Report: Federal Judge Combs Hare And Finds Via Dolorosa Original

News   Report: Federal Judge Combs Hare And Finds Via Dolorosa Original Back on June 7, 1999, the New York Times reported that a Los Angeles playwright and actor, Steven Greenstein, filed a federal lawsuit claiming that David Hare's solo performance, Via Dolorosa, misappropriated some dialogue, ideas, and its structure from a play written by the plaintiff.

Back on June 7, 1999, the New York Times reported that a Los Angeles playwright and actor, Steven Greenstein, filed a federal lawsuit claiming that David Hare's solo performance, Via Dolorosa, misappropriated some dialogue, ideas, and its structure from a play written by the plaintiff.

The civil suit, which was filed in May 1999 in U.S. District Court in Manhattan, charged that London's Royal Court Theater rejected Greenstein’s one-act play, titled Voices From the Holy ... and Not So Holy Land, in 1997 and then usurped many of its elements for Hare's solo look at Jewish and Arab areas of Israel last season. Greenstein's suit pointed out that like Voices, Dolorosa is a one-act monologue performed by the author, who portrays the people encountered on a trip to the Holy Land. Both plays are said to explore the Arab-Israeli conflict from a Western perspective.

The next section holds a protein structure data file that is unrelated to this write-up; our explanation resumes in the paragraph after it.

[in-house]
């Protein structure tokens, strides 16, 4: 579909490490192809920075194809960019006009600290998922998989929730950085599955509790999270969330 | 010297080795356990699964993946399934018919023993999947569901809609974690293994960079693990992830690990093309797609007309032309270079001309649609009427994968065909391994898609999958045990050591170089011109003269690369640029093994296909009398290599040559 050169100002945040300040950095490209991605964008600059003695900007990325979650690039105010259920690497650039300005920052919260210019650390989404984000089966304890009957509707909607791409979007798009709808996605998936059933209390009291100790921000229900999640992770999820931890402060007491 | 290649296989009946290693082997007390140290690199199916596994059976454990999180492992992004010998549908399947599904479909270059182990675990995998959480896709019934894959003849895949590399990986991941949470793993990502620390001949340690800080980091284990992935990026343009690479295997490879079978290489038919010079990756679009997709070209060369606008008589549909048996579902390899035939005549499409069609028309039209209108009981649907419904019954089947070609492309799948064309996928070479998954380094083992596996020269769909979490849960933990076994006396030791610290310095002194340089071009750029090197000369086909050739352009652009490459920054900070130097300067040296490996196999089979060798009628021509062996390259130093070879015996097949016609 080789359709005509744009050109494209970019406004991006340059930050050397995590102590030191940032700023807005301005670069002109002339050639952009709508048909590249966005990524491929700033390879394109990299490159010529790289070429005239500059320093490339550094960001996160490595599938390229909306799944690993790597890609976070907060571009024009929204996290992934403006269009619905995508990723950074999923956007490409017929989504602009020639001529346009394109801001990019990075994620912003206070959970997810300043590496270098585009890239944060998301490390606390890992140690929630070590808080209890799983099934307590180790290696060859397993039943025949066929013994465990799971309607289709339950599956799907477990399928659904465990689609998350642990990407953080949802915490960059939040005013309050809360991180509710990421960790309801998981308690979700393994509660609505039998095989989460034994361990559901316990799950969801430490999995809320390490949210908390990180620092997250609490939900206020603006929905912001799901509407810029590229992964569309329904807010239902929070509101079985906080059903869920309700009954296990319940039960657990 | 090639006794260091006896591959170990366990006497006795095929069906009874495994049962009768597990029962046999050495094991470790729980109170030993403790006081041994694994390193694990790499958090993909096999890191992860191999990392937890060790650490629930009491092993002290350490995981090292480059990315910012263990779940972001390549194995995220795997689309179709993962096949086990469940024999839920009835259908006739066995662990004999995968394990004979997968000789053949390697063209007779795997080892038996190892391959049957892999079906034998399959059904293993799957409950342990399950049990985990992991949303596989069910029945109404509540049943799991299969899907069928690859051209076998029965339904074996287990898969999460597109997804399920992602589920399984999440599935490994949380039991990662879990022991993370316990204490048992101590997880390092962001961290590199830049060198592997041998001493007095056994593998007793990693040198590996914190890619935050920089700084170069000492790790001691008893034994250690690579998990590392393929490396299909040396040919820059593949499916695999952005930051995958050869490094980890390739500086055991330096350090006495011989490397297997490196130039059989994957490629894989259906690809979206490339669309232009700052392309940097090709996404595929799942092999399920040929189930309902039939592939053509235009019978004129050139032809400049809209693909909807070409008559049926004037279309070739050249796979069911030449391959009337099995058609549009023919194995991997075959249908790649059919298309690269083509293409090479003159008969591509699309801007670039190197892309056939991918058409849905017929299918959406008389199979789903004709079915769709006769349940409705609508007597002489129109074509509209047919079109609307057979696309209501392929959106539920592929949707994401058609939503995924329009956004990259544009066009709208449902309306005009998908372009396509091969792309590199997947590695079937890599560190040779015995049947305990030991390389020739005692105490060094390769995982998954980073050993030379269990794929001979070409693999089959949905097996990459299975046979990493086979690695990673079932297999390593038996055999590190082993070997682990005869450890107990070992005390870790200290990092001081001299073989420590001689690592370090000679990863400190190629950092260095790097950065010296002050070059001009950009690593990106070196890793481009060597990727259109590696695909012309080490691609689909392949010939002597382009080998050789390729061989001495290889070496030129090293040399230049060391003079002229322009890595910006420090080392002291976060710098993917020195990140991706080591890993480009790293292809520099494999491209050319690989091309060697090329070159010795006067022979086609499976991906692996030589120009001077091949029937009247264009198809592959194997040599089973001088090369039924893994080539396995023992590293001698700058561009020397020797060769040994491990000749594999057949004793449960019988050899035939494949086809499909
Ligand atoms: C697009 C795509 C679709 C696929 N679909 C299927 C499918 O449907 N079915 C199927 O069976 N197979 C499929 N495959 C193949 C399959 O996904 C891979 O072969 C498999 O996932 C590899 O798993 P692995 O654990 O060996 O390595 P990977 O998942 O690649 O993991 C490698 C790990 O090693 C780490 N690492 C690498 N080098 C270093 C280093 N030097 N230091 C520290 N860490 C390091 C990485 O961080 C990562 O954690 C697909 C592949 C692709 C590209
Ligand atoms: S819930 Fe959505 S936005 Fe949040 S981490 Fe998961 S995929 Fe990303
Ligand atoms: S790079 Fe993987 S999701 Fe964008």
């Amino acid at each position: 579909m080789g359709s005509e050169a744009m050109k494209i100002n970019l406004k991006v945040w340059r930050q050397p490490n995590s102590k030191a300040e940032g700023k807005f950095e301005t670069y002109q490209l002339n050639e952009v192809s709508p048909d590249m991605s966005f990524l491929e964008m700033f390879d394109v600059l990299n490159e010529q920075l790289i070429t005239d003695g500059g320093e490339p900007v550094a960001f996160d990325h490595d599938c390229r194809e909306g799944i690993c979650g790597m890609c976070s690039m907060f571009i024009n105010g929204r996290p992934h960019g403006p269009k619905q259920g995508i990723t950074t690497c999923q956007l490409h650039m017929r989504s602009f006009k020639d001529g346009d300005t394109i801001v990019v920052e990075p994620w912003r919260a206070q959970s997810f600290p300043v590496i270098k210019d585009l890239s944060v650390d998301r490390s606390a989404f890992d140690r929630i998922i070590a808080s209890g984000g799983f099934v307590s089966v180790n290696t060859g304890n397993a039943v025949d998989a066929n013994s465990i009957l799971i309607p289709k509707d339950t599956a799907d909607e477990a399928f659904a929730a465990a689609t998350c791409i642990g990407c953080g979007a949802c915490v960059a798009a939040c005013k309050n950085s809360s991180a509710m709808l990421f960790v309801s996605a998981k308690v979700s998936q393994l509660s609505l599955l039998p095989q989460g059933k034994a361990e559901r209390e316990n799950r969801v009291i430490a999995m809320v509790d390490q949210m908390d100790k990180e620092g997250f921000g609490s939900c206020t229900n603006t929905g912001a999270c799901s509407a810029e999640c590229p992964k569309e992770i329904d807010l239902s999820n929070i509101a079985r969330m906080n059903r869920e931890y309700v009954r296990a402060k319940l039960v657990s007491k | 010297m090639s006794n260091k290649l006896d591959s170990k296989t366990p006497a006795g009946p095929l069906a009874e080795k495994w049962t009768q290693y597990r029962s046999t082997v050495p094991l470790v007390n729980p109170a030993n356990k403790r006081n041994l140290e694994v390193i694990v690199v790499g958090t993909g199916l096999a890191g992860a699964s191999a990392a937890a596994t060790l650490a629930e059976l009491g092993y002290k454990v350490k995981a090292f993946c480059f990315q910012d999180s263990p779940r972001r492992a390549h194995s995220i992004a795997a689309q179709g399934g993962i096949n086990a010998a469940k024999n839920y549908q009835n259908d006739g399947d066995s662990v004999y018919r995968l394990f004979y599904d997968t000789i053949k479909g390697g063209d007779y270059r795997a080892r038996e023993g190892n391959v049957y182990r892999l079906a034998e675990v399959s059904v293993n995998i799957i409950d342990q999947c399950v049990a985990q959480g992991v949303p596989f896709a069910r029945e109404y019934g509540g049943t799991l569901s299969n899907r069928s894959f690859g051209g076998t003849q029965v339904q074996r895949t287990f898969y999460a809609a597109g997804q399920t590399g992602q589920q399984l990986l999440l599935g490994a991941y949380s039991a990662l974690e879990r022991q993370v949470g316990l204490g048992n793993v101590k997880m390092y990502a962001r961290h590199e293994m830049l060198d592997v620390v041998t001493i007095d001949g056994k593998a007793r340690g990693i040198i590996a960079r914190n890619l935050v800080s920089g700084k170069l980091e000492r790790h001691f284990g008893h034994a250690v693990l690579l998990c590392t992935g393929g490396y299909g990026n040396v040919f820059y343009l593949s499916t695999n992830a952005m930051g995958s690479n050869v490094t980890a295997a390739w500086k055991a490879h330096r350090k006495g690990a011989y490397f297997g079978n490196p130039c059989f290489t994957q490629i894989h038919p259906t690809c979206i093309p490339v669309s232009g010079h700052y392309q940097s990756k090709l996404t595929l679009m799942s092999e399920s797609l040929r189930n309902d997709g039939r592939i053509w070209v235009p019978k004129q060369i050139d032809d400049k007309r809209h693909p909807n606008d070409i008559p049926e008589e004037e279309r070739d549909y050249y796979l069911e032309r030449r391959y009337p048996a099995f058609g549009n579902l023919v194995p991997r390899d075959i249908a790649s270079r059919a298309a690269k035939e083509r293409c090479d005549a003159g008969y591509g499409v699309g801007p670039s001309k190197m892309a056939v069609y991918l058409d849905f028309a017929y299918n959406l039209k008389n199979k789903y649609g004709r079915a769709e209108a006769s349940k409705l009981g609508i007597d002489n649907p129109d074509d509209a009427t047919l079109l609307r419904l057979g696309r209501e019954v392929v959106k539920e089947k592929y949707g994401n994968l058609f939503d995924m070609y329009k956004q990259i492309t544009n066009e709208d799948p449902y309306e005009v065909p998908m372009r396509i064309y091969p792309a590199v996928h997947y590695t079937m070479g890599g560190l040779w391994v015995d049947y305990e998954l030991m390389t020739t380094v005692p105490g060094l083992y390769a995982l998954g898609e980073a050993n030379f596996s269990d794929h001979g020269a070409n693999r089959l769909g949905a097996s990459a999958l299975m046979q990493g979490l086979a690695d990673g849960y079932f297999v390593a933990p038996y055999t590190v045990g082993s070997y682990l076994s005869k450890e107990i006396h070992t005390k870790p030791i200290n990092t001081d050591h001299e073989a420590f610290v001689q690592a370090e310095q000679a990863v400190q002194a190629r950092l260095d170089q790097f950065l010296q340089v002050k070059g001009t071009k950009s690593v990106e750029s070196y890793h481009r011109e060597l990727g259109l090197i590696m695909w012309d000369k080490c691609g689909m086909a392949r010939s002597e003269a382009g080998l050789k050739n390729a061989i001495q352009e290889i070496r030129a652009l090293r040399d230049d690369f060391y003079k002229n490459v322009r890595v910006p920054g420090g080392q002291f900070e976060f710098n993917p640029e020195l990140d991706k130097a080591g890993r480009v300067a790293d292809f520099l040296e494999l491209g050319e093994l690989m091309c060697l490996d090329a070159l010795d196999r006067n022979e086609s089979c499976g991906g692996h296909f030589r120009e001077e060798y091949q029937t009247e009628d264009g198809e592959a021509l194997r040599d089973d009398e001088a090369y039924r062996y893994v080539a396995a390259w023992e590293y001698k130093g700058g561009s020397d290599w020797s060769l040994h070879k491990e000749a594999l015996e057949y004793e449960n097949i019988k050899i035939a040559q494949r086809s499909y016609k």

However, according to the Times (April 26), Federal District Court Judge Denny Chin decided, on April 21, that the lawsuit was baseless and the two plays “are completely different.” Chin apparently pointed out that Via Dolorosa is about Hare’s own personal trip, whereas Greenstein’s play is a work of fiction. As for some similarities between the two works, Chin added that was to be expected, considering that the topic was politics in the Middle East.

The suit, which asked for unspecified damages, named only the Royal Court as the defendant and not Hare. Interestingly enough, the suit never used the term, "plagiarism," and did not accuse Hare of wrongdoing. However, the suit did note that Dolorosa director, Stephen Daldry was the artistic director of the Royal Court, when Greenstein's script was submitted his script in late 1996.

Though relieved by the decision, author Hare told the Times the lawsuit has already held up a PBS broadcast of the show. “We’ve been hamstrung by this litigation,” he said. “From this tenuous claim you can actually hold up a project for ten months and cost the Royal Court $40,000 in legal fees, which it doesn’t have.” For his part, playwright Greenstein told the Times, “I am disappointed. I think that my claim was legitimate.”